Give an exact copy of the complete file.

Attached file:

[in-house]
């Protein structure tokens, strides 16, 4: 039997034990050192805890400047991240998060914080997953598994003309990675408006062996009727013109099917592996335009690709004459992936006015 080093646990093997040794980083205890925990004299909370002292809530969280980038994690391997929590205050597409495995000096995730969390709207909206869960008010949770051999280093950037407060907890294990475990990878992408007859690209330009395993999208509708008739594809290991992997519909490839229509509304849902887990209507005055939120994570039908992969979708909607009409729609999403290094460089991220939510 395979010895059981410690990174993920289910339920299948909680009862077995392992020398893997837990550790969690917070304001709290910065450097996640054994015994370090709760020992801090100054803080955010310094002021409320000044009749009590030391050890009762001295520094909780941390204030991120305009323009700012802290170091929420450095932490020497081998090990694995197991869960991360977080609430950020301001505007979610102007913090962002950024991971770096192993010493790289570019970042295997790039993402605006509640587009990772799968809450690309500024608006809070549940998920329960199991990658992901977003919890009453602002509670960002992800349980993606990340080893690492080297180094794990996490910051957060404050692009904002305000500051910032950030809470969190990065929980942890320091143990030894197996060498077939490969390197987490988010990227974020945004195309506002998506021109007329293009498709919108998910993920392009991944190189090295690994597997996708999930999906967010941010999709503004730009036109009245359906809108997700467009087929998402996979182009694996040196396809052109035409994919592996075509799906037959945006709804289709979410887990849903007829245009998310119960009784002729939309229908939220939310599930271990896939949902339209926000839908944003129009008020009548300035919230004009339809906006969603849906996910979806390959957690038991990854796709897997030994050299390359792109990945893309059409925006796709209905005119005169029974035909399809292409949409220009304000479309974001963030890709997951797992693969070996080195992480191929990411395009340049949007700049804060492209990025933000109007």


[in-house]
């Protein structure tokens, strides 16, 4: 039997034990050192805890400047991240998060914080997953598994003309990675408006062996009727013109099917592996335009690709004459992936006015 080093646990093997040794980083205890925990004299909370002292809530969280980038994690391997929590205050597409495995000096995730969390709207909206869960008010949770051999280093950037407060907890294990475990990878992408007859690209330009395993999208509708008739594809290991992997519909490839229509509304849902887990209507005055939120994570039908992969979708909607009409729609999403290094460089991220939510 395979010895059981410690990174993920289910339920299948909680009862077995392992020398893997837990550790969690917070304001709290910065450097996640054994015994370090709760020992801090100054803080955010310094002021409320000044009749009590030391050890009762001295520094909780941390204030991120305009323009700012802290170091929420450095932490020497081998090990694995197991869960991360977080609430950020301001505007979610102007913090962002950024991971770096192993010493790289570019970042295997790039993402605006509640587009990772799968809450690309500024608006809070549940998920329960199991990658992901977003919890009453602002509670960002992800349980993606990340080893690492080297180094794990996490910051957060404050692009904002305000500051910032950030809470969190990065929980942890320091143990030894197996060498077939490969390197987490988010990227974020945004195309506002998506021109007329293009498709919108998910993920392009991944190189090295690994597997996708999930999906967010941010999709503004730009036109009245359906809108997700467009087929998402996979182009694996040196396809052109035409994919592996075509799906037959945006709804289709979410887990849903007829245009998310119960009784002729939309229908939220939310599930271990896939949902339209926000839908944003129009008020009548300035919230004009339809906006969603849906996910979806390959957690038991990854796709897997030994050299390359792109990945893309059409925006796709209905005119005169029974035909399809292409949409220009304000479309974001963030890709997951797992693969070996080195992480191929990411395009340049949007700049804060492209990025933000109007």